Ethos, Logos & Pathos: The Making of an Argument

Image courtesy of the Adventures in AP English blog

The class has gone over the Rhetorical Triangle a few times, and we are returning to the concept as we begin to research for our action projects. Students will:

  1. Bring in an article that talks about the topic they are interested in and figure out what appeals the author is using to convince the audience.
  2. Copy the text of the article into a Google document that they will move into their class folder, which should be called “Your_FullName Topic Research Article 1″[Make sure your folder is shared with Mrs. Vasquez and I to get full credit!]
  3. Make a Go through the article highlighting the different types of persuasion that you see different colors.

SOAPSTone is another great critical tool to use to analyze an article:

Speaker: Who is the author of this piece? Does s/he have any professional affiliations? Is s/he or the organization s/he is affiliated with considered to be biased? By whom?

Occasion: Why was this article written? Is there an event to spark the discussion, or is there urgency because of a policy changing? Does this context add anything to your understanding of the article?

Audience: Who is the article written for? How would you describe the group? Do you consider yourself part of this audience? How might this article read differently if read by a different audience?

Purpose: What did the author hope to accomplish? How did the author want the audience to respond?

Subject/Summary: What is the article about? Use your highlighted appeals to find the heart of the article and what is important about the subject.

Tone: What did the author want the audience to feel? Does his voice have an “attitude” of any type? Please use some of the words from the article to show why you picked this tone.

Don’t forget to fact check your article!:


Using a Nexus: Strengths-based project design


Thanks to Dr. Genevieve Walsh, Shannon Jakes, and Heather Foran from the Traveling School for introducing the Nexus activity to the Global Citizens in 2013. It continues to be a favorite!

The Nexus image is an ancient symbol that has been called everything from the Tripod of Life to Borromean rings and show up in the iconography of religions from Buddhism to Christianity. Students who attended the field trip were able to complete their own set of Borromean Rings with our new volunteers from the Day in the Life Program at UVa’s Curry School of Education. The first ring is filled with “What I am Passionate about or Love.” The second ring is filled with “What that I do well.” The final ring is filled with “What that the World Needs.” Then go back to the intersections between Passion and what you do well and fill in the ways those to things can overlap. Do the same for Passion and Needs and Needs and what you do well. Finally, fill in the center with the intersections between all three rings. See the wonderful example that Noelle (not pictured) and Eliza worked on while we were at OpenGrounds for orientation:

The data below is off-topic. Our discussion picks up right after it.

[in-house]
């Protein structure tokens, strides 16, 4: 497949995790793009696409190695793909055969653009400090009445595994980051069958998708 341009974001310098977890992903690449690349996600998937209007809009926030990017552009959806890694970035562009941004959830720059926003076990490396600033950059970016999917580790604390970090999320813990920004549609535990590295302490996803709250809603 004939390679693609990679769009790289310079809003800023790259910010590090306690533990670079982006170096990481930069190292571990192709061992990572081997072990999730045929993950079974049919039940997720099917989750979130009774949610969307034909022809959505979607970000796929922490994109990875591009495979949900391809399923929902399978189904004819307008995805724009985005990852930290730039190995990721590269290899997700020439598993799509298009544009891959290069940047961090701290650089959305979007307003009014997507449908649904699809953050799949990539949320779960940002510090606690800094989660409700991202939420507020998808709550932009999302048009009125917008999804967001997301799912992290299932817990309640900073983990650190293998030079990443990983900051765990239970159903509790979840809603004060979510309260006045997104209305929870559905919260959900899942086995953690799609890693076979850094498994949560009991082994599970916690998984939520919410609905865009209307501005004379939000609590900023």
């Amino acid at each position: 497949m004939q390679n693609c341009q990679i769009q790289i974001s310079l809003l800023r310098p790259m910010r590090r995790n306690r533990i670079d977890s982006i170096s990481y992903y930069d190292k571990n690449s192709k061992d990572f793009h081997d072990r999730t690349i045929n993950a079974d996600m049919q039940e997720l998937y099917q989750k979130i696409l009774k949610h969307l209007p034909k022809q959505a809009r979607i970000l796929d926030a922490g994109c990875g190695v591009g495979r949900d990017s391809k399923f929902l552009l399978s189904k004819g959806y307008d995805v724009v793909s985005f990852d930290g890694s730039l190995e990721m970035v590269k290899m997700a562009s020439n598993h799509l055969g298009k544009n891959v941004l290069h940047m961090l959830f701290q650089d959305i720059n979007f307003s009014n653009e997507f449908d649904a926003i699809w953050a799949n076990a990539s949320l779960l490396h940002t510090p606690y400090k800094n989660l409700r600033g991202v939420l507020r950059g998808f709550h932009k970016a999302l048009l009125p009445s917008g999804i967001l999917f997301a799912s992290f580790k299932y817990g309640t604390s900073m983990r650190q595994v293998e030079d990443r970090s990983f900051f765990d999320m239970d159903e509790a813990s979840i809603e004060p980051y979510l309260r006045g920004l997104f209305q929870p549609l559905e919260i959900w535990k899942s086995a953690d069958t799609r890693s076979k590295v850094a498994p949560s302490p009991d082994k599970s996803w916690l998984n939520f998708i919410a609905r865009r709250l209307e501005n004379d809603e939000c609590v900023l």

This week’s 3 R will be a reaction to doing this activity. Remember that your first paragraph should be a reaction to what the activity is. YOU SHOULD EXPLAIN WHAT THE ACTIVITY IS AND THE PROCESS OF FILLING IT OUT FOR YOUR READER. The second paragraph is a reflection and should analyze your feelings and reactions to your nexus. The third paragraph should be your response to how this activity has impacted you and will affect you moving forward. You could even use this sentence as a starter: “Understanding my values, my passions, and what the world needs has made me think that ……, ……, and …… may be good starting topics for my action project because …… ”

We want your projects to reflect your interests and use your strengths so that they become something you are proud of! After 3 years, we know that the sky’s the limit for our global citizens!




Religion and Sexuality:Are they really at odds?

This week, we watched the film For the Bible Tells me so after Alysha gave her presentation on gender and sexuality. Since Alysha is switching to a home schooling situation, we wanted her to have the opportunity to present on the action project she was planning to work on for the rest of the year.

Ms. Vasquez and I both feel that it is important to learn to listen and discuss difficult subject matter, especially since they can affect so many people. While everyone is entitled to their own opinion, this class really stresses the importance of  interrogating our own beliefs in order to understand where they come from, why we have them, and to be able to understand the beliefs of others. We have said many times that tolerance is not good enough when it comes to issues around race; why does that seem to be where many stand when it comes to issues around sexuality and gender?

Since the biggest barrier to understanding often comes down to the morality of different choices about sexuality and gender, we thought that watching this film would be another valuable perspective.

Remind yourself of powerful statistics about suicide, hate crimes, and the impacts of homophobia by revisiting our class collection of data here.